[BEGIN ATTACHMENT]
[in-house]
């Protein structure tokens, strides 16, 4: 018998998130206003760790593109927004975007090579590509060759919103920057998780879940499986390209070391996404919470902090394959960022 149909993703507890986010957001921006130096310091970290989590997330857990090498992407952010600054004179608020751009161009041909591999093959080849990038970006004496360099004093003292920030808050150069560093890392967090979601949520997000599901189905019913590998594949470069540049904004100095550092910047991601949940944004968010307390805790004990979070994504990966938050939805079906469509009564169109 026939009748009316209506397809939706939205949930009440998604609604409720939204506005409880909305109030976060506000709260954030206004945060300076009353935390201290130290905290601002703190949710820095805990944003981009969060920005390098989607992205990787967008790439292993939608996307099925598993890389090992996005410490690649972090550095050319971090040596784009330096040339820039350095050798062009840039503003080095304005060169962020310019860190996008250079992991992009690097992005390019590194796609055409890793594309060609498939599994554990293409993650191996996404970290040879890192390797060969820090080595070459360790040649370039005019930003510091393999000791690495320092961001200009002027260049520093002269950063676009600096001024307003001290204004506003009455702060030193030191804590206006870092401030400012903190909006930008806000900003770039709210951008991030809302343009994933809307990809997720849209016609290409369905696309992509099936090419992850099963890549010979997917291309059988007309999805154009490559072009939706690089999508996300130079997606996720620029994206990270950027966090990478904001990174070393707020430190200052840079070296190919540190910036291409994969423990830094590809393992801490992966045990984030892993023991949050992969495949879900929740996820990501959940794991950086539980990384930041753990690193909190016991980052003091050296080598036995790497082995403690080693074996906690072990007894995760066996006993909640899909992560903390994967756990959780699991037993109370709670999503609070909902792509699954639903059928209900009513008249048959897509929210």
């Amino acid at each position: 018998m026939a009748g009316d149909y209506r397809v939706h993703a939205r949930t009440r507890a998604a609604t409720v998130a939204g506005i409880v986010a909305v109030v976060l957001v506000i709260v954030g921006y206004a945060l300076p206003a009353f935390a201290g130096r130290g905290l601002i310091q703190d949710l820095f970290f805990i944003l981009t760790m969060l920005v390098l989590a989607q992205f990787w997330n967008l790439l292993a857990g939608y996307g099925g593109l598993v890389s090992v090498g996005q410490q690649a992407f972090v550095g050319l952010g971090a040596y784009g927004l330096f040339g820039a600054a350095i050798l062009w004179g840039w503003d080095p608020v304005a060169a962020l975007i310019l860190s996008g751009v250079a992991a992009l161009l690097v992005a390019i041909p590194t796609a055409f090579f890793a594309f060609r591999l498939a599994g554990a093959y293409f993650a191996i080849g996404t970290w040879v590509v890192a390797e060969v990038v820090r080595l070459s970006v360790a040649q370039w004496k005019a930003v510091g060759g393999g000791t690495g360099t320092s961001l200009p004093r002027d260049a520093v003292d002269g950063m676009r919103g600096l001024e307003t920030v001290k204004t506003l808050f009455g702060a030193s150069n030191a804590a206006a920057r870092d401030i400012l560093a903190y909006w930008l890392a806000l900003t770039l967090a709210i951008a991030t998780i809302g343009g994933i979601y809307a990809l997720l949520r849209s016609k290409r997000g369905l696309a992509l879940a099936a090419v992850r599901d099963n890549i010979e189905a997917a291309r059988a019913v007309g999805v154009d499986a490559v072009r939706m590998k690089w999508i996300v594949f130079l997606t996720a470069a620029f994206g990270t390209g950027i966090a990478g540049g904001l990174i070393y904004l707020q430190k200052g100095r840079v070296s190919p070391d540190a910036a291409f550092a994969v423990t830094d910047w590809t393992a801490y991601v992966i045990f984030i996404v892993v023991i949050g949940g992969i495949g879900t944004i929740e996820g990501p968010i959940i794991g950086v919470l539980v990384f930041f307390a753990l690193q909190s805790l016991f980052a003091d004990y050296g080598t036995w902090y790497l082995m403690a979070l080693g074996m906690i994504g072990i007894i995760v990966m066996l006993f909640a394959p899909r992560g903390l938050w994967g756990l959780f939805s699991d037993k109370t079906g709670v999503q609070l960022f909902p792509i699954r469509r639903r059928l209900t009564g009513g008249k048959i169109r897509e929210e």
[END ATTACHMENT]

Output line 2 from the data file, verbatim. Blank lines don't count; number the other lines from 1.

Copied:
């Protein structure tokens, strides 16, 4: 018998998130206003760790593109927004975007090579590509060759919103920057998780879940499986390209070391996404919470902090394959960022 149909993703507890986010957001921006130096310091970290989590997330857990090498992407952010600054004179608020751009161009041909591999093959080849990038970006004496360099004093003292920030808050150069560093890392967090979601949520997000599901189905019913590998594949470069540049904004100095550092910047991601949940944004968010307390805790004990979070994504990966938050939805079906469509009564169109 026939009748009316209506397809939706939205949930009440998604609604409720939204506005409880909305109030976060506000709260954030206004945060300076009353935390201290130290905290601002703190949710820095805990944003981009969060920005390098989607992205990787967008790439292993939608996307099925598993890389090992996005410490690649972090550095050319971090040596784009330096040339820039350095050798062009840039503003080095304005060169962020310019860190996008250079992991992009690097992005390019590194796609055409890793594309060609498939599994554990293409993650191996996404970290040879890192390797060969820090080595070459360790040649370039005019930003510091393999000791690495320092961001200009002027260049520093002269950063676009600096001024307003001290204004506003009455702060030193030191804590206006870092401030400012903190909006930008806000900003770039709210951008991030809302343009994933809307990809997720849209016609290409369905696309992509099936090419992850099963890549010979997917291309059988007309999805154009490559072009939706690089999508996300130079997606996720620029994206990270950027966090990478904001990174070393707020430190200052840079070296190919540190910036291409994969423990830094590809393992801490992966045990984030892993023991949050992969495949879900929740996820990501959940794991950086539980990384930041753990690193909190016991980052003091050296080598036995790497082995403690080693074996906690072990007894995760066996006993909640899909992560903390994967756990959780699991037993109370709670999503609070909902792509699954639903059928209900009513008249048959897509929210």